What a CIO Needs to Know About Averting FTC Action in the Event of a Cyberattack
No matter how much a company spends in money and resources for cybersecurity, there is always the risk that the system will be hacked. Now, a decision by the Third U.S. Circuit Court of Appeals has confirmed that in the event of such an Information Technology System hack, the U.S. Federal Trade Commission has authority to investigate the company and charge it with unfair trade practices for failure to protect customers from the theft of on-line data.
The FTC has been routinely filing and settling such claims for years. Among potential claims by the FTC are claims that the firewalls were insufficient, the cybersecurity software was antiquated, and that proper data security procedures were not implemented or followed. If the FTC files a claim, in addition to reputational damage, a company can be subject to expensive fines and there is a heightened risk that the FTC claim will encourage class action lawsuits.
In view of these potential risk factors, a CIO should act defensively to mitigate the company’s exposure to claims by the FTC and other government regulators. Admittedly, some procedures which a company may implement to reduce the risk of a claim by the FTC after a cyberattack may appear to be aimed at “optics.” However, documenting compliance with cybersecurity safety standards is potentially as important to the bottom line as the compliance itself. In addition to actually having in place the most up-to-date practical anti-hacking software, a company needs to be able to demonstrate the way in which it has protected private customer information in order to dissuade the FTC from taking action, and to protect its officers and directors from class action lawsuits following an FTC complaint. Some defensive steps to be considered are as follows:
Compliance with NIST Cyber Security Framework. The National Institute of Standards and Technology has issued a “Framework for Improving Critical Infrastructure Cybersecurity,” which is becoming a de facto standard of cybersecurity for U.S. regulators. The Framework is the equivalent of a GAP analysis, with a company setting up its own profile. If a company can demonstrate to the FTC that it has implemented the Framework, it may help to persuade the FTC that there are no grounds to file a complaint.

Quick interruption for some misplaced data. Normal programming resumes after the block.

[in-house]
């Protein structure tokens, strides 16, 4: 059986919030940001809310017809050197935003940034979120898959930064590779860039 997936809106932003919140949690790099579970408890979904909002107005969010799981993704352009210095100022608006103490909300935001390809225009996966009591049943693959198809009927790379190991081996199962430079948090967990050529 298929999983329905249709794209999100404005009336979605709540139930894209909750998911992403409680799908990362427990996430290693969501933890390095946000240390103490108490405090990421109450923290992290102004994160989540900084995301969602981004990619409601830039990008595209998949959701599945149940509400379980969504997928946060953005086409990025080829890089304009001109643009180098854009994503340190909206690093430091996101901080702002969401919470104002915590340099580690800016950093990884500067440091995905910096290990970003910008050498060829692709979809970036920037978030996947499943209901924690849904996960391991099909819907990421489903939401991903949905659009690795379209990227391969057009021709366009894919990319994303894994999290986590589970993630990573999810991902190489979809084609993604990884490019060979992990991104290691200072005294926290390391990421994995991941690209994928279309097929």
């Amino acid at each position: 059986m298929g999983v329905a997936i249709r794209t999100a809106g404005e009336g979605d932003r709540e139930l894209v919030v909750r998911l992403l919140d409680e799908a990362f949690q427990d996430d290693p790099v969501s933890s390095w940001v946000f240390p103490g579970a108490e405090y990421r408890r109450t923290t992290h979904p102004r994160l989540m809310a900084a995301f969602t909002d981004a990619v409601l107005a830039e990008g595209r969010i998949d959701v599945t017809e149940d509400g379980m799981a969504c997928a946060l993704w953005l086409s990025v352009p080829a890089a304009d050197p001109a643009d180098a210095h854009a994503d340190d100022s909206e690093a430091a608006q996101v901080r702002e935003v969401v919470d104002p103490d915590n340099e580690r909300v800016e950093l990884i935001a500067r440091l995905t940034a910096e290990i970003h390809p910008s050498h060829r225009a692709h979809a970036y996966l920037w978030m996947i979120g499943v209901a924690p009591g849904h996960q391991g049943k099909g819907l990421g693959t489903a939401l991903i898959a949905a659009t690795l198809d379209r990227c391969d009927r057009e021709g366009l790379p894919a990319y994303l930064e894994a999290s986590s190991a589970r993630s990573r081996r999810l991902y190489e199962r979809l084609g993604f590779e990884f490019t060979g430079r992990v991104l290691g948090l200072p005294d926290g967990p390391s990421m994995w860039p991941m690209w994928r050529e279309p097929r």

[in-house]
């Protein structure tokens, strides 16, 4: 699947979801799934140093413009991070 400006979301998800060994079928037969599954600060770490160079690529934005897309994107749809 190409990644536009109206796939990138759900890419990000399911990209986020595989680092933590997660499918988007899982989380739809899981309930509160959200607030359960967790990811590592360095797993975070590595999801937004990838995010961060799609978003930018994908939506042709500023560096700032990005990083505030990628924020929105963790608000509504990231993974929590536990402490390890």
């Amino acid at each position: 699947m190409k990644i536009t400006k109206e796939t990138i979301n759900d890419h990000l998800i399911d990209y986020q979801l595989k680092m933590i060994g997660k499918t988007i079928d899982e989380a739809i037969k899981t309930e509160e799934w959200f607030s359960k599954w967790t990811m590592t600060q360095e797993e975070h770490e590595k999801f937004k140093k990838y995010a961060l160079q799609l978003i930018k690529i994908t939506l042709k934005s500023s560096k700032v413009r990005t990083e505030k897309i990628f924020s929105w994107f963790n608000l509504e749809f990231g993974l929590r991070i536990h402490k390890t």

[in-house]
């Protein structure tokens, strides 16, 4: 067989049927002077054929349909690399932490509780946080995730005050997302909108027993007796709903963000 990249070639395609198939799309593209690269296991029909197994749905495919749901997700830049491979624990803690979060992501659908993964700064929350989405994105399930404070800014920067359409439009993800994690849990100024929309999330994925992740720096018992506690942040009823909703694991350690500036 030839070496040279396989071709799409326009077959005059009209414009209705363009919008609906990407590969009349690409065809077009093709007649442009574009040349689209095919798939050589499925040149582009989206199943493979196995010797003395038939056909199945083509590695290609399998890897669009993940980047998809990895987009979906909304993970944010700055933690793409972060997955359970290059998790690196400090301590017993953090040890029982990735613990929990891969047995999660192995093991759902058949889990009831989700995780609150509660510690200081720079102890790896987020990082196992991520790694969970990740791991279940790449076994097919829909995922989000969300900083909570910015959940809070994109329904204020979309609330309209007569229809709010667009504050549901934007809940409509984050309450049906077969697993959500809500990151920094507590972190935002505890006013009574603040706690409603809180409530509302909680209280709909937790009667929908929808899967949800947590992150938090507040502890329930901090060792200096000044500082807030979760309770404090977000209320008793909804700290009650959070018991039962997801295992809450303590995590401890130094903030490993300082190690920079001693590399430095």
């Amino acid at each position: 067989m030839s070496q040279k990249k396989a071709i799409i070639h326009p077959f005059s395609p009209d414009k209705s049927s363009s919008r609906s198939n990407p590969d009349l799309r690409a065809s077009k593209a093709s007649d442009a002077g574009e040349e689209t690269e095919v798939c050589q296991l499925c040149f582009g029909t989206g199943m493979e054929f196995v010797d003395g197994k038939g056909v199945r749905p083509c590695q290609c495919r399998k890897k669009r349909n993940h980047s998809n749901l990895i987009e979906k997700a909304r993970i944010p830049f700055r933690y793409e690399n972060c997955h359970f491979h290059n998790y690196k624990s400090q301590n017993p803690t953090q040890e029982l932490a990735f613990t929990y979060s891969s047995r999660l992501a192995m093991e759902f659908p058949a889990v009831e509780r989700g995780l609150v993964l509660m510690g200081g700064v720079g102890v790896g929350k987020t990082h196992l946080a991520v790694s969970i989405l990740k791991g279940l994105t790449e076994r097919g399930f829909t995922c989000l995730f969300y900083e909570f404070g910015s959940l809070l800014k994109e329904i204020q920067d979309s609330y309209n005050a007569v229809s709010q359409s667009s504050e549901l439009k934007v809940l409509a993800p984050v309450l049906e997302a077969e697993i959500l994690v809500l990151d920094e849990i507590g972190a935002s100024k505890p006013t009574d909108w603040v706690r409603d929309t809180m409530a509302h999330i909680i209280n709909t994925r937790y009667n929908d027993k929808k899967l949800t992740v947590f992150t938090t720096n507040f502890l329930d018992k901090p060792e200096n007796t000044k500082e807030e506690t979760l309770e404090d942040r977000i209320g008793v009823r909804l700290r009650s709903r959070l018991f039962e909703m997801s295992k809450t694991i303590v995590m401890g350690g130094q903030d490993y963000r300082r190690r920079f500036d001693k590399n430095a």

Updating of data and privacy policies. Every company has a data privacy and security policy. However, many of those policies may have been written several years ago and may not reflect recent standards and practices. A company should regularly update those policies to comply with the most recent cybersecurity requirements.
Report by respected third-party consultant. Virtually every major information technology consultant now has a cybersecurity practice. Although it is an added expense, and its worth may only be demonstrated if a hack is uncovered, a CIO should retain a respected consultant to perform an annual data security review, should update the company’s security to comply with the report’s recommendations and obtain from the consultant a report confirming that the company has implemented the most current anti-hacking processes and protections.
Risk manager involvement. The CIO should actively coordinate with the company’s risk managers, so that they too document the company’s compliance with the most recent protective steps for cybersecurity.
Cybersecurity insurance. Cybersecurity risks are often not included in a commercial general liability insurance policy. The CIO should review the company’s cybersecurity policy to ensure that it provides the necessary coverage in the event of a hack and subsequent regulatory and legal action by the FTC and others.
Richard Raysman and Francesca Morris are partners in the New York law office of Holland & Knight.